Misamis Oriental

Drones prove to be game changer in fight against rebels in Misamis Oriental

Froilan Gallardo
Drones prove to be game changer in fight against rebels in Misamis Oriental

User Ronite at Wikimedia Commons

Flying high above the skies, the drones are providing vital intelligence to military commanders, allowing them to track and locate the elusive rebels even in the most remote and rugged terrain

CAGAYAN DE ORO, Philippines – As the battle against New People’s Army (NPA) rebels in the hinterlands of Misamis Oriental continues, the military has unleashed a not-so-secret weapon: unmanned aerial drones.

Flying high above the skies, the drones have been providing vital intelligence to military commanders, allowing them to track and locate the elusive rebels even in the most remote and rugged terrain.

The use of drones shows how technology has transformed modern warfare and the fight against insurgency in the country. With the military’s “eyes in the sky” watching, it is becoming increasingly difficult for the rebels to evade capture.

“The technology has improved that much,” said Lieutenant Colonel Christian Uy, commander of the Army’s 58th Infantry Battalion. “Even if the rebels hide in deep mountain gullies, the drones are able to spot them.”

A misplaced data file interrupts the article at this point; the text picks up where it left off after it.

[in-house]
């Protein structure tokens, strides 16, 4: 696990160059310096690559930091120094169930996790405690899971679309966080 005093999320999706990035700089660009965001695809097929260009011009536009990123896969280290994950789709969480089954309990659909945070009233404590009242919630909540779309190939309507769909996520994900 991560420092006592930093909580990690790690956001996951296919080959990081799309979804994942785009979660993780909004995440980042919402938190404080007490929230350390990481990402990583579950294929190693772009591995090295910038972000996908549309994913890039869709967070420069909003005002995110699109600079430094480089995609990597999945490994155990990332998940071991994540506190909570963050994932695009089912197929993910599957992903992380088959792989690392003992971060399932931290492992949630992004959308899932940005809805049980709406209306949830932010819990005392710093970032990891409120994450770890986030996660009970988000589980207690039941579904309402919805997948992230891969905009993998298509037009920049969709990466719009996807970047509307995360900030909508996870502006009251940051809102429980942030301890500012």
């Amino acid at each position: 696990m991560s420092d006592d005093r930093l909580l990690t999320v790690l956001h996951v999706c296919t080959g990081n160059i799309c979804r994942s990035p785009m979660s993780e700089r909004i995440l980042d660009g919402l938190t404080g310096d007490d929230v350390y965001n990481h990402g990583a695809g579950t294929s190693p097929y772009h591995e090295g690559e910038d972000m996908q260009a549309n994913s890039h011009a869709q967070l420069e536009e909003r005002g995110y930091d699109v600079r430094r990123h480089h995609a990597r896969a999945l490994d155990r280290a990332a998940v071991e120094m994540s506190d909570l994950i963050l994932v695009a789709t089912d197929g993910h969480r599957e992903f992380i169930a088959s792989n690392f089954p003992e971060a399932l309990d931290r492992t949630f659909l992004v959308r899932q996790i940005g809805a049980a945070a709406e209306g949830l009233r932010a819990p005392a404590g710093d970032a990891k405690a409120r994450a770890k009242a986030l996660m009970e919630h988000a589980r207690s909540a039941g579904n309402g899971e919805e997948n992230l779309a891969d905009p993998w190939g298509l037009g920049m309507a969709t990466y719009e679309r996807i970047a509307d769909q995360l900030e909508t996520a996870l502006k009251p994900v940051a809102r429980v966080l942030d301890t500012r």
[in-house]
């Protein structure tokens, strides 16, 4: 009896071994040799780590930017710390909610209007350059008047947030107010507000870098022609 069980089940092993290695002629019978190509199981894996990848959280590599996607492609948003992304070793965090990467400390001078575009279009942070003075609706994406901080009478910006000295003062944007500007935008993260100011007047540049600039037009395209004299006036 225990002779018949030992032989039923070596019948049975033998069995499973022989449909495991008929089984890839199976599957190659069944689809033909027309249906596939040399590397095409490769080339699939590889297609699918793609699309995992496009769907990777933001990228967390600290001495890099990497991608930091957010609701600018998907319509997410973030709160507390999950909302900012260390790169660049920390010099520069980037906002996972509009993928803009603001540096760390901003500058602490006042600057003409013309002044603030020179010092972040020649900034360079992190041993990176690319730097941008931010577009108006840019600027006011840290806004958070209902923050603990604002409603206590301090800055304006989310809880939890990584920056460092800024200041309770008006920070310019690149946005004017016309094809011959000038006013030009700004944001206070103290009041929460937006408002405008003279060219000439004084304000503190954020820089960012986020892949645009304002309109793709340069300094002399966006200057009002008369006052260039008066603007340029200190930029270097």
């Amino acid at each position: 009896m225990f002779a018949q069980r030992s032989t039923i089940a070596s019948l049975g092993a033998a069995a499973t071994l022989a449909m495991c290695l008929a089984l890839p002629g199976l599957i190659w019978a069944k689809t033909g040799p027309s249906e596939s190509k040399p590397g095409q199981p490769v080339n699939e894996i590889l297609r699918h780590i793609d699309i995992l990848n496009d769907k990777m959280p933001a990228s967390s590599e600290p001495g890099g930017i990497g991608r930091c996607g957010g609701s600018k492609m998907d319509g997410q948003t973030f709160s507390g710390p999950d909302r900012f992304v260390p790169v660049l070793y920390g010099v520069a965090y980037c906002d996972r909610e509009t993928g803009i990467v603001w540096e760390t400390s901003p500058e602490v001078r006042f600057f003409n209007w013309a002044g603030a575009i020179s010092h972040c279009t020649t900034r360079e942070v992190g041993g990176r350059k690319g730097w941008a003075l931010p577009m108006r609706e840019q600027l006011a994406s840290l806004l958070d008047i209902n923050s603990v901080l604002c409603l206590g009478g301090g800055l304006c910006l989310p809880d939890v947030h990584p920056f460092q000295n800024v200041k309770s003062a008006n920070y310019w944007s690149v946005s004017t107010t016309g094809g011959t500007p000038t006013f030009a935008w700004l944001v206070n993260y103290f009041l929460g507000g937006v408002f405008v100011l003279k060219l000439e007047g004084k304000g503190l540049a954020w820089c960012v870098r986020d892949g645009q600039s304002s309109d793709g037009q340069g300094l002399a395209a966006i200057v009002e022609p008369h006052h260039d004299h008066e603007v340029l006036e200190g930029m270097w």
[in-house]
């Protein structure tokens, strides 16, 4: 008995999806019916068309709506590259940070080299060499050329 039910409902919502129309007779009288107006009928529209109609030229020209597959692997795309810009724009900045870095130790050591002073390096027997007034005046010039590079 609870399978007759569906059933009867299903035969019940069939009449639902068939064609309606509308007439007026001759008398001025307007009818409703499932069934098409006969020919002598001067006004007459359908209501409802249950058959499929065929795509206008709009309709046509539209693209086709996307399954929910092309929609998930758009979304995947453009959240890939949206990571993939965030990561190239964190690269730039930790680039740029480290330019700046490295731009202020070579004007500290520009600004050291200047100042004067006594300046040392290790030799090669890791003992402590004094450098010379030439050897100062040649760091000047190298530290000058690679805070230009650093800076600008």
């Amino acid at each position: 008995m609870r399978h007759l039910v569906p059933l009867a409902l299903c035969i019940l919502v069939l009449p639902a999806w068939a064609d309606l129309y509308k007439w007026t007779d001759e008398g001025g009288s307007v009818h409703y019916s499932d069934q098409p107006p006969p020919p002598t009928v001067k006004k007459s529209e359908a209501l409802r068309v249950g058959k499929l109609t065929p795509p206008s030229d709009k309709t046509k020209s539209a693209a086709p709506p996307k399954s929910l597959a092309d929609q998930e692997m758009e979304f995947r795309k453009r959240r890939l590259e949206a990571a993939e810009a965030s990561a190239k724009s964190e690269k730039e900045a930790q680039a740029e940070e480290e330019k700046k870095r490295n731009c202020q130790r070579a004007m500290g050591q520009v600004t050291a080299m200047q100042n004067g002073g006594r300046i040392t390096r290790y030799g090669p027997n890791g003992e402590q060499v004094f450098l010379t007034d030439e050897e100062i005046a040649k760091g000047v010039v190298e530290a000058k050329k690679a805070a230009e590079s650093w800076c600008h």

Operating out of Lumbia air base in Cagayan de Oro City, the Philippine Air Force (PAF) acquired these state-of-the-art drones from Israel, and they have proven to be a game changer in the fight against the Maoist guerrillas.

However, the fight has had its casualties and accidents – a Hermes 900 drone crashed near a popular resort in Baungon town in Bukidnon province, near Cagayan de Oro, on May 28, 2022. No one was hurt.

Officials said the intelligence gathered from these drones has been invaluable, allowing the military to launch precise and effective operations against the NPA, crippling its strength from four platoons to just one in Misamis Oriental province alone.

“At one point, there were around 100 armed rebel fighters. Now they are down to 20 to 25 fighters and we are hunting them wherever they are,” Uy told Rappler.

The military said results are starting to show. On Tuesday, January 24, eight rebels surrendered to the Provincial Peace and Order Council (PPOC) of Misamis Oriental. They said the relentless military operations were the reason for their decision to surrender.

“We survived on root crops as our food supply line from the villages was disrupted. We lost the political will and I decided to surrender and go back to my family,” said Jorinelle Remadavia, alias “Rambo,” an NPA political officer who surrendered along with seven others.

He said they slept in the mountain gullies by flinging their hammocks on trees to avoid military patrols.

Remadavia also admitted that the NPA has lost support from its mass base, and it was one of the major reasons why the rebels were losing the longest insurgency war in Southeast Asia. – Rappler.com

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